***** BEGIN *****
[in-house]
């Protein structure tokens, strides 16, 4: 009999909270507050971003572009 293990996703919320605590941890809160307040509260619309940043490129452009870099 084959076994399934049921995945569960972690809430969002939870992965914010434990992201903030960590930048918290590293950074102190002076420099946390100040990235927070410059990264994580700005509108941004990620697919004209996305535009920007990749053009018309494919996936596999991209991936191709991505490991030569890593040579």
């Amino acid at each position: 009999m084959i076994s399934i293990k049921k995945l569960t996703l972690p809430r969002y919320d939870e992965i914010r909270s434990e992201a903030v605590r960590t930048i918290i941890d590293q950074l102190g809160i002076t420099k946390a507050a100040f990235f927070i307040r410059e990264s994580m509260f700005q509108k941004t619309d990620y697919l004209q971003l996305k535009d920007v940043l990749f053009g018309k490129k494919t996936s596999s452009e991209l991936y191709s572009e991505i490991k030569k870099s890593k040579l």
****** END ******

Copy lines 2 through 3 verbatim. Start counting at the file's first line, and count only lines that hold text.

């Protein structure tokens, strides 16, 4: 009999909270507050971003572009 293990996703919320605590941890809160307040509260619309940043490129452009870099 084959076994399934049921995945569960972690809430969002939870992965914010434990992201903030960590930048918290590293950074102190002076420099946390100040990235927070410059990264994580700005509108941004990620697919004209996305535009920007990749053009018309494919996936596999991209991936191709991505490991030569890593040579």
């Amino acid at each position: 009999m084959i076994s399934i293990k049921k995945l569960t996703l972690p809430r969002y919320d939870e992965i914010r909270s434990e992201a903030v605590r960590t930048i918290i941890d590293q950074l102190g809160i002076t420099k946390a507050a100040f990235f927070i307040r410059e990264s994580m509260f700005q509108k941004t619309d990620y697919l004209q971003l996305k535009d920007v940043l990749f053009g018309k490129k494919t996936s596999s452009e991209l991936y191709s572009e991505i490991k030569k870099s890593k040579l």